Travis awoke at first light and paced from one side of the trailer to the other. As the sky turned from blue-gray to eggshell, the daylight illuminated the labels on his boxes of supplies. Jars of pickled vegetables, canisters of dried milk, and sealed packages of meat jerky he had hunted and preserved himself. He didn’t trust food in tin cans, even though he knew that a supply of those would last him longer. One of his magazines had an exposé on mind-altering hormonal chemical agents in can liners. It was too big of a risk.
He stepped outside and curled his feet on the cool dry leaves around the trailer. Travis shivered. It was a cold autumn. Even cooler here in the hills. He watched the light in the eastern sky for its sailors-take-warning glow. It seemed to him like every sunrise was red these days. Always a reason to worry. As he walked down the hill to the outhouse, he listened as birds began to call out. The sun touched the treetops. On his way back up, yellow light pooled in gaps in the branches. Travis hadn’t used a clock in a long time, but if he had guessed the time he would think it was a little past eight.
Back up the hill, he took stock of his supplies. Food and water were plentiful, medical supplies were in full stock, but he had used some of his gas on the chainsaw when gathering wood. It was an antique that ate through twice the gas for half the work and still seemed to break down when he needed it most. He had the urge to drive down to the hardware store and replace it, but he worried about his presence in town. Besides, Rudy’s Hardware had gone under months ago, replaced by one of those corporate chains. Travis was sure that just a short trip might get him noticed. Hidden security cameras or a DNA sample from a cash transaction might mark him. No, he would have to make do. As a boy, his grandfather told him stories about his ancestors who cut through the land when it was wild. They didn’t need gasoline or chainsaws. These were just modern conveniences, illusions of ease that would disappear. Reliance on technology was like a drug addiction. An articles in one of his magazines explained this:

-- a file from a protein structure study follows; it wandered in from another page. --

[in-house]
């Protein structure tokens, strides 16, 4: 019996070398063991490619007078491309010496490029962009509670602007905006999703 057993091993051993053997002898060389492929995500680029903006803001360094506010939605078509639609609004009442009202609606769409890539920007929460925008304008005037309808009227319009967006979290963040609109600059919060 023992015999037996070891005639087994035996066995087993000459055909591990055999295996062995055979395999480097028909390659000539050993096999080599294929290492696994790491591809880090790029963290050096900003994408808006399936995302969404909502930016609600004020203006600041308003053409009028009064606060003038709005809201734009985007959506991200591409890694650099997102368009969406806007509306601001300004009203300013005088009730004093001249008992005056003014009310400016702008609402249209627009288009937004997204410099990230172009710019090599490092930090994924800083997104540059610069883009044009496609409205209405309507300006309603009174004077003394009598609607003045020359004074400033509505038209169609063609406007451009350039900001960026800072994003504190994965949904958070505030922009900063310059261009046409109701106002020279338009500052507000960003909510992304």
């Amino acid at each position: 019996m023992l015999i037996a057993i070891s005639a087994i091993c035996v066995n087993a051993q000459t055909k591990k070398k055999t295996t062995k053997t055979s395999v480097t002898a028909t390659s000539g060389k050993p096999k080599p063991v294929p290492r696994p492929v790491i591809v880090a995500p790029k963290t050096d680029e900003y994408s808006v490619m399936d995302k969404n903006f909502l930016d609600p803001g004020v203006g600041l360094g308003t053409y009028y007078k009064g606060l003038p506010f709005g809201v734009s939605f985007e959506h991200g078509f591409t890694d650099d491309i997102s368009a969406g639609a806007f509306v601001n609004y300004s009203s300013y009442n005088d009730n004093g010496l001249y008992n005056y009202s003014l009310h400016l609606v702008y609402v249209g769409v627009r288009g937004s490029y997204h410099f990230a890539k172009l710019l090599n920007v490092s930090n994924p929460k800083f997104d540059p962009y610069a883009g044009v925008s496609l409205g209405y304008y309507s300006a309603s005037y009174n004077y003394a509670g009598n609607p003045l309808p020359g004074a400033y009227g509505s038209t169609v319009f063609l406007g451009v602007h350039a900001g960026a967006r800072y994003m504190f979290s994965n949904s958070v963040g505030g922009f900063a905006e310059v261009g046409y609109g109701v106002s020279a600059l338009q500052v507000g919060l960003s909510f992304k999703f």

What better name for a network that traps its victims than a web? A world wide one no less. No one thinks that this web could have a spider ready to devour their will, but an insect that is ignorant to the spider is the easiest to snatch. The brain becomes reliant on computers and machines. There’s a high that comes with it. Soon its convenience becomes necessity and the person is caught in the web of the system.
While there was a chance to still resupply, Travis figured it was better to keep his stocks full than to let them dwindle. He took count of the empty canisters and went into the trailer to check his cash box. Travis had turned most of his money in for supplies. Whatever goods he needed to barter for when the time came would be with the gold coins and remnants of jewelry he had bought or collected. As much as he loathed the printed bills—their serial numbers and government-imposed value—he knew that some would still be needed for the time being. He only handled them with latex gloves and carefully cleaned each bill before using it in a transaction. His father taught him that some smudge from his hand or a hair follicle could be used to match him up in a database. Other days, his caution was geared more to the substances used in government ink. These bills were mostly safe due to repeated sanitation and only required the gloves as a precaution. He counted out what he needed and returned the rest to his lock box.
At the truck, he loaded and holstered one of his pistols. Always a last resort but only a fool doesn’t come prepared and those who don’t deserve everything they get. One of his father’s lessons, his wisdom before he was taken away. His father’s advice was the last thing Travis thought of before climbing into his truck and starting the engine.